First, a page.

#ENGL391 Freud QA for @mdanielmartin

Prompt: Create and answer 2 questions relating to some aspect of Freud’s The Uncanny.

Me: *sees the uncanny every. dang. where.*


How does the narrative of “Dorian Gray” act as an allegory for contemporary body modification experiences? In what ways is this allegory broken, or incomplete? Is this allegory supported with consideration of Freud’s The Uncanny? Why or why not?

I’m not here to say that people (such as myself) who modify their bodies are as Dorian Gray is in his vapidity, Rather, I believe that both Dorian Gray and contemporary body modification experiences connect in the realm of the uncanny. This is shown in the way in which Dorian adorns his home, and the way people adorn their bodies. Where both are representative of the familiar through the visible, social body, they are also representative of the unfamiliar through the invisible, personal Self.

 

 

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[Images from Dorian Gray (2009) 1) showing a full house at the unveiling of the portrait complete with furniture, people, etc, compared to 2) Dorian preparing to sell all of his belongings; portrait removed.]

For example in Chapter 11 of Dorian Gray we are met with mere descriptions of things. These things with which Dorian fills his home have no value to him beyond the aesthetic, yet they are a part of the social body by which he is present within the world. His self, by comparison, lies rotting away in the attic for it experiences and thinks of nothing of consequence. This comparison also harkens to the collection of or returning to the modified self. Dorian repeatedly returns to the portrait in order to confirm its status, and people with modified bodies are forced to maintain a vigilant eye upon their modifications not only for health reasons, but also for aesthetic enjoyment.

Dorian Gray is one of those narratives I find myself returning to, always trying to make sense of what it is I’m reading. This allegory I’m suggesting is but one in a long string of very disjointed Feels I have about the narrative, and I’m not sure if I personally buy into it or not. That said, I definitely buy into it enough to hope to explore it further given another opportunity!


Is the feeding of People to the FBI team by Hannibal in Hannibal (2013) uncanny or abject? Can it be both? Where would the differentiation lie? Are there any specific examples of each?

[cw for cannibalism, vomiting, gross… ness…]

Starting off with a bang:

giphy
Source

That’s not where ears go.

The above gif’d episode (Savoureux) acts as the ultimate unraveling of Will’s psyche through a series of traumatic and uncanny events. In addition to the scene gif’d above, it is found that Will’s fishing lures contain human hair for example. The uncanny is shown through both the affect of the characters in their reactions to the ear!vomiting, and in the effect of act of the vomiting.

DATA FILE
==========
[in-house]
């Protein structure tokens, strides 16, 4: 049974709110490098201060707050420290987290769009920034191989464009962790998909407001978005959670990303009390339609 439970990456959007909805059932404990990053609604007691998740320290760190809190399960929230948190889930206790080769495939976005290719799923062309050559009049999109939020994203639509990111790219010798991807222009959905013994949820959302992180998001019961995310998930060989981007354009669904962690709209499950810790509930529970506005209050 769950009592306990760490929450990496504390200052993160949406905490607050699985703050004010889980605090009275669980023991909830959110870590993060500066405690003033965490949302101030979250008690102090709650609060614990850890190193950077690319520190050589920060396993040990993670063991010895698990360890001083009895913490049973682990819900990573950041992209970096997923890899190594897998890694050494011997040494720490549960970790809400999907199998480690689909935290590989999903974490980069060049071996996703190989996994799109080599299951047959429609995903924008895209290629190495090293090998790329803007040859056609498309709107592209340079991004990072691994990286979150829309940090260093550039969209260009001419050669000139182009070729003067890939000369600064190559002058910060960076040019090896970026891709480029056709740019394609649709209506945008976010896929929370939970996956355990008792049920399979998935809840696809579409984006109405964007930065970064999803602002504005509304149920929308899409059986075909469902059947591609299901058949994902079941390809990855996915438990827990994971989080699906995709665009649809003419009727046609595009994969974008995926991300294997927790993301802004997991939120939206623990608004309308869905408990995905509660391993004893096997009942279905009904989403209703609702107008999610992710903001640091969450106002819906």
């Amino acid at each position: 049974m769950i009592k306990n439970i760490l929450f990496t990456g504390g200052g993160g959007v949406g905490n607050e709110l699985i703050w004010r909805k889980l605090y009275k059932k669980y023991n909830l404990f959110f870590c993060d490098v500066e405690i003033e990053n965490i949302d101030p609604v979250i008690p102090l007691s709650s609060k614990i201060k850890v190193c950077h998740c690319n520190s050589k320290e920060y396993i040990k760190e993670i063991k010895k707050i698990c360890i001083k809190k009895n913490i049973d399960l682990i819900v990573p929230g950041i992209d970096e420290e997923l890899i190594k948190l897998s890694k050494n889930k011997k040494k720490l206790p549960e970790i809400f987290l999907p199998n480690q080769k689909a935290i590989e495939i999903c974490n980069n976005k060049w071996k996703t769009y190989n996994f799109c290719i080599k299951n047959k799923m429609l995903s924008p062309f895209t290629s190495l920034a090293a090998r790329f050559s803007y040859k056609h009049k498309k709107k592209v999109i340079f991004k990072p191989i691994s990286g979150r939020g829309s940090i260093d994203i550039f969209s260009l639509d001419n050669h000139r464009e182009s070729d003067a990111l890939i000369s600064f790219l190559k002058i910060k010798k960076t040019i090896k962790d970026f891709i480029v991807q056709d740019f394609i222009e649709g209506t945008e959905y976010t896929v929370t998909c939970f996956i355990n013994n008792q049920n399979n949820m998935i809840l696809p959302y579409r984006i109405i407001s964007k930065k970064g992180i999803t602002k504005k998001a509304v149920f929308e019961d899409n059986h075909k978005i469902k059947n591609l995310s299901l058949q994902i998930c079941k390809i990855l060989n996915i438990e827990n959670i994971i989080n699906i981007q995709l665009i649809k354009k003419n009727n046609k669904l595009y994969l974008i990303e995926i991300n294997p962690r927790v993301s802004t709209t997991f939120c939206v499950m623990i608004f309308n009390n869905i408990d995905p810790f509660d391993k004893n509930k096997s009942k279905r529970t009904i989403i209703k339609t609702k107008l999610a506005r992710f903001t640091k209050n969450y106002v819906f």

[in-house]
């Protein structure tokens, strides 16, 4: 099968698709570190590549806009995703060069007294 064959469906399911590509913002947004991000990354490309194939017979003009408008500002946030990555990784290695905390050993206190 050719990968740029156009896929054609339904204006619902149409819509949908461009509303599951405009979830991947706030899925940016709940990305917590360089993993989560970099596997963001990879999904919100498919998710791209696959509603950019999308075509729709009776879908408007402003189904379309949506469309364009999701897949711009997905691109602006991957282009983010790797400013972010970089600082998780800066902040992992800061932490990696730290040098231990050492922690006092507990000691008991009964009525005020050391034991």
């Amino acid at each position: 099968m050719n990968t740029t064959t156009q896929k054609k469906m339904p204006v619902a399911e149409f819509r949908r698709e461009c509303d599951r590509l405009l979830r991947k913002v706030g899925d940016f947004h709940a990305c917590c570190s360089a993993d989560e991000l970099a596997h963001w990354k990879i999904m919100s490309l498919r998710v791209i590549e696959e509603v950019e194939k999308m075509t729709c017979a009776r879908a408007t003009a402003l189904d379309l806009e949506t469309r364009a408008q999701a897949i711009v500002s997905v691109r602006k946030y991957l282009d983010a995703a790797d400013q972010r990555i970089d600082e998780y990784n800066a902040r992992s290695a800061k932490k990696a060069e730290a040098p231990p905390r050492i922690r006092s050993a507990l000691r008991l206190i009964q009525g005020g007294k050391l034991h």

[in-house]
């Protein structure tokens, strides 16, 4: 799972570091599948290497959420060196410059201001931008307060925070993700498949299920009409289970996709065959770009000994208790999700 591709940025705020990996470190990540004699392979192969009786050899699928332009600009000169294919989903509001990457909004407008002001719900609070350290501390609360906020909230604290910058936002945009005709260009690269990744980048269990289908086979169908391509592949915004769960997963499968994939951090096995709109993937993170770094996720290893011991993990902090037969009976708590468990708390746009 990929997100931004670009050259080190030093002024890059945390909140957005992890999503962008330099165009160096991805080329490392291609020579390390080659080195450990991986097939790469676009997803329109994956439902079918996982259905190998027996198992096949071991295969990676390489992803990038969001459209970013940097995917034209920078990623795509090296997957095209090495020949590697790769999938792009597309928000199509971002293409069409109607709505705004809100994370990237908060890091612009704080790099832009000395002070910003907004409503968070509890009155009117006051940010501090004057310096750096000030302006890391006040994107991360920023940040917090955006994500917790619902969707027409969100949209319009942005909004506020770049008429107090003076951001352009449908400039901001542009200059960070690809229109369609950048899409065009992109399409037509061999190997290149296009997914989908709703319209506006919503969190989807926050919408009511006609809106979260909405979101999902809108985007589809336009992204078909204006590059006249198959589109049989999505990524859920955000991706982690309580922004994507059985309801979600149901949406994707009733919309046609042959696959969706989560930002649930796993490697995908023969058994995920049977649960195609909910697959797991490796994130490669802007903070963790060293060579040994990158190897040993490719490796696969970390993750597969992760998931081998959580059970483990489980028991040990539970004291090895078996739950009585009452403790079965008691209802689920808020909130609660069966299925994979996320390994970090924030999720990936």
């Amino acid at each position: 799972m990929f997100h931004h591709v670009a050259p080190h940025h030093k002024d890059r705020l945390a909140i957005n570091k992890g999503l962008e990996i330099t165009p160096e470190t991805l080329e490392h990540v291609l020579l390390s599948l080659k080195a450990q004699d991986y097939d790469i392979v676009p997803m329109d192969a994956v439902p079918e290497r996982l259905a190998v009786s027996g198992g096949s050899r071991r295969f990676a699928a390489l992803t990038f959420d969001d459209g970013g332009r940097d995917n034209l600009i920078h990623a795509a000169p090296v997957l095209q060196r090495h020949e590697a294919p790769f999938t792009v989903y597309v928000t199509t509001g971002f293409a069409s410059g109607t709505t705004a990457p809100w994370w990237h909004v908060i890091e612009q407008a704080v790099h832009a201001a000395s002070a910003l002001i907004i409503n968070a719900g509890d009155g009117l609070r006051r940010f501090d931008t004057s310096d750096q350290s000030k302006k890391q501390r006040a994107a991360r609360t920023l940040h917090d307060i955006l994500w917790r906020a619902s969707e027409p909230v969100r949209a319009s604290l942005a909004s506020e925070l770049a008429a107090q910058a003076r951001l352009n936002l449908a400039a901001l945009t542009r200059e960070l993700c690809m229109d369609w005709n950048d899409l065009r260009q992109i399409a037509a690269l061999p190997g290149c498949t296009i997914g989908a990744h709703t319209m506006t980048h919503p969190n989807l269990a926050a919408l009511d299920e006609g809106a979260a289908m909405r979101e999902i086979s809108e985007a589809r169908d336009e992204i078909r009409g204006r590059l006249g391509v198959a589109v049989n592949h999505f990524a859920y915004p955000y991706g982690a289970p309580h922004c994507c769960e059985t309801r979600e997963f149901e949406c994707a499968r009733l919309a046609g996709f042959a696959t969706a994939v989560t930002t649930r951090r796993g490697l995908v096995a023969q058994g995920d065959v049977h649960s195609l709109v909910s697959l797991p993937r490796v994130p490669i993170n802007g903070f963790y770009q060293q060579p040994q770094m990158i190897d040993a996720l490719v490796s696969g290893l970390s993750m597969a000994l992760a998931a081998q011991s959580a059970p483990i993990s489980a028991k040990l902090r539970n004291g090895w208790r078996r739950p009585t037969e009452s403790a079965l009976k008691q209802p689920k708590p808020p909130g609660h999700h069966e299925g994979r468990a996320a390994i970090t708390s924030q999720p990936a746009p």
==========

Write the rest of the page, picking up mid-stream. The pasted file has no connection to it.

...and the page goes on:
Freud defines the uncanny as “that class of the terrifying which leads back to something long known to us, once very familiar” (1-2, PDF Source). Spitting up a fucking ear is terrifying, and returns us to something which is known in the physical embodiment of the ear itself.

Screen-Shot-2014-02-28-at-8.20.27-PM.png
Source

While Will does not immediately recall how or when the ear was eaten, it is eventually revealed that Hannibal fed Will the ear using a feeding tube in a later episode (Kaiseki). This returning of the ear to the body–to be again of the body–is uncanny in that the ear is removed from its original context of being on a head, to being in the (incorrect, perverse, uncanny) context of within the body itself.

Additionally the disjointed recollection of events is uncanny in that the memories (much like the ear proper) are perverted and removed from their original context. This results in a situation where although the recalling is familiar in that Will is literally returning to the source of the trauma, it is unfamiliar in that this is still new information for him.


While both of my examples look at the uncanny as it exists in media as opposed to as it exists in real life (a task I’m not sure I’d be personally capable of) the way/s in which the uncanny exists outside of media mirrors in-media examples pretty well.

With the example of Dorian Gray I myself have things like tattoos and piercings, and return to them on a regular basis for aesthetic appreciation and to make sure they remain healthy. That said they are obviously of and not-of my self in that they’re something which I possess of my self, but which I was (obviously) not born with.

With the example of Hannibal I also experience moments of dissociation which can be disorienting and result in uncanny experiences. While Will experiences dissociation as a symptom of an encephalopathy, and I as a symptom of PTSD the resulting uncanny trauma is similar in a number of ways (not the least of which being difficulties with memory recollection).

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Author: B

I'm a 20-something university student with a blog.

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